The history of the major histocompatibility complex
Emma Rhule investigates how we came to discover the MHC
Many major scientific discoveries are the result of work by many researchers, often separated by both geography and time. The discovery of the major histocompatibility complex (MHC) and its vital role in the vertebrate immune system is no exception.
As early as 430 BCE, the Athenian philosopher and historian Thucydides noted that a person who had survived infection with the plague could tend to others infected by the disease without contracting the illness a second time.
In the 19th century, several scientists built upon this knowledge of an immune system that could adapt based on prior exposure to a disease. Louis Pasteur (see ‘The history of vaccination’) developed the first vaccine to use a live attenuated (weakened) strain of the pathogen, and Paul Ehrlich (see ‘The history of antibodies’) proposed a theory to explain how antibodies react and interact with antigens, earning him a Nobel Prize. But still, there were vital elements of the immune system picture that were missing.
These gaps were particularly noticeable in the field of organ transplantation. The large number of casualties from World Wars I and II, many of whom sustained life-changing injuries, drove research into how tissue or organs could be transplanted from one individual to another. Successful examples of transplanting material from one part of an individual’s body to another part, such as moving skin from the thigh to the nose, date back centuries. However, attempts to transplant tissue and organs between different individuals had largely ended in failure.
Snell, Gorer, Dausset and the MHC
The work of George Snell, an American mouse geneticist, took science one step closer to solving the problem of transplant failure. Earlier research by Clarence Little had shown that tumour tissue transplanted between genetically distinct mice was rejected. This is because the tissues of the donor and recipient were incompatible.
Working with British geneticist Peter Gorer and a large number of selectively bred mouse strains, Snell worked out that a group of closely related genes, which they named the major histocompatibility complex (MHC), was the cause of the rejection. The prefix ‘histo-’ is used in medicine to mean tissue – it comes from the Greek histos, which means ‘loom’ or ‘web’.
Inspired by Snell’s work in mice, the French immunologist Jean Dausset looked for, and found, the MHC in humans. Located on human chromosome 6, the proteins encoded by the genes he found present foreign antigens on the surface of cells, which stimulate an immune response. He called the set of genes the human leukocyte antigen (HLA) – they are the most extensively studied of all the vertebrate MHC genes.
Benacerraf and immunological memory
Baruj Benacerraf, a Venezuelan-born American immunologist, demonstrated that genetic factors determine an individual’s immune response. He discovered the immune response genes that were later found to code for a type of MHC molecules known as class II. These are involved in the presentation of bacterial proteins.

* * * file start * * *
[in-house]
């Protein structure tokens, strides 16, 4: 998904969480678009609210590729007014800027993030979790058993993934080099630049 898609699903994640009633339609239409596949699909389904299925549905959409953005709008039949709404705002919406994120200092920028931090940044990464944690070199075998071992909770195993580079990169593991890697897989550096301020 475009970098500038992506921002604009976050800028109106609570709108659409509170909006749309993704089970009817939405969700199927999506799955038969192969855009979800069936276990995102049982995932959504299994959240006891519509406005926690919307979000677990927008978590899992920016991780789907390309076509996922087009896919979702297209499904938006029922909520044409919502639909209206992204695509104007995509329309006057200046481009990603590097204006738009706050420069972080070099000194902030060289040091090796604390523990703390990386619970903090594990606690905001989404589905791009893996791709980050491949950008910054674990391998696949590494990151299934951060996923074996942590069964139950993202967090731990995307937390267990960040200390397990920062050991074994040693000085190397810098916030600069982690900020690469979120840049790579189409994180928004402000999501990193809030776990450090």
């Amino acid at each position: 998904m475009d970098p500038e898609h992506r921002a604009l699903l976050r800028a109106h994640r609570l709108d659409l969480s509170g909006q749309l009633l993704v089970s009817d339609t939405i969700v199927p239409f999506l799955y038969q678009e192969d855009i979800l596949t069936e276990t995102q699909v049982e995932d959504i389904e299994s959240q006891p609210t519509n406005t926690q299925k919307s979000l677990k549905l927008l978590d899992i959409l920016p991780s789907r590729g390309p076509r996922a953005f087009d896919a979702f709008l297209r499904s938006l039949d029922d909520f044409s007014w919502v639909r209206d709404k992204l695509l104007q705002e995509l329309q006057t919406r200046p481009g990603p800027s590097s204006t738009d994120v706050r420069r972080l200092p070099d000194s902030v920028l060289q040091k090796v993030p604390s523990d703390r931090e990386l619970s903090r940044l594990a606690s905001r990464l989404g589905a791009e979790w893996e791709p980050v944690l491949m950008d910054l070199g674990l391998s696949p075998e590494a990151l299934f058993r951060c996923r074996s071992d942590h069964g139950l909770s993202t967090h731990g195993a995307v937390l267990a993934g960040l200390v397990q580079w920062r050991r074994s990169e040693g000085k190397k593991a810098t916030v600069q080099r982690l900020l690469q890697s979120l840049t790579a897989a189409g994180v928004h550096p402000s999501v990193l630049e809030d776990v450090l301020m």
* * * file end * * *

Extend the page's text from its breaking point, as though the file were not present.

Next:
Class II MHC molecules also play a role in the process that stimulates the production of memory B cells. These cells help our immune system to remember past infections and respond stronger and faster if we encounter the same pathogen again. (For a reminder on how the immune system works, see our colour poster.)
The combined work of Snell, Dausset and Benacerraf led to them being awarded the 1980 Nobel Prize in Physiology or Medicine for their independent discoveries of “genetically determined structures on the cell surface that regulate immunological reactions”.
Their work, as well as further discoveries by other scientists in the 1950s, made widespread organ transplantation possible. Donors and recipients could be matched to see if they were compatible, thereby dramatically decreasing the risk of rejection following transplantation.
Zinkernagel and Doherty
In contrast to the independent work of Snell, Dausset and Benacerraf, Rolf Zinkernagel, a Swiss immunologist, and Australian Peter Doherty were awarded the 1996 Nobel Prize for their collaborative discoveries concerning the specificity of the cell-mediated immune defence.
Although the vital role of the MHC in the immune response had been determined, the exact mechanism by which it worked was still not clear. Zinkernagel and Doherty found that in order to recognise and kill virus-infected cells, immune cells called T cells need to be presented with an MHC molecule as well as parts of the virus (called the antigen).
They realised that the MHC has a role in enabling the immune system to distinguish between ‘self’ and ‘non-self’. This discovery also led to the distinction between antibody-mediated (humoral) and cell-mediated immunity.
The importance of the MHC beyond transplants is now well appreciated. Scientists have shown that failure to accurately recognise ‘self’ can lead to a range of autoimmune disorders, including rheumatoid arthritis, multiple sclerosis and type 1 diabetes. The MHC has also been implicated in mate recognition in mice, fish and birds, and potentially in humans too.Lead image:
North Dakota National Guard/Flickr CC BY NC
- Forces War Records blog
- American Association of Immunologists biography of Jean Dausset
- American Association of Immunologists biography of Baruj Benecerraf
- American Association of Immunologists biography of Rolf Zinkernagel
- American Association of Immunologists biography of Peter Doherty
- Wikipedia page on organ transplantation
- Nobelprize.org’s page on the 1980 Prize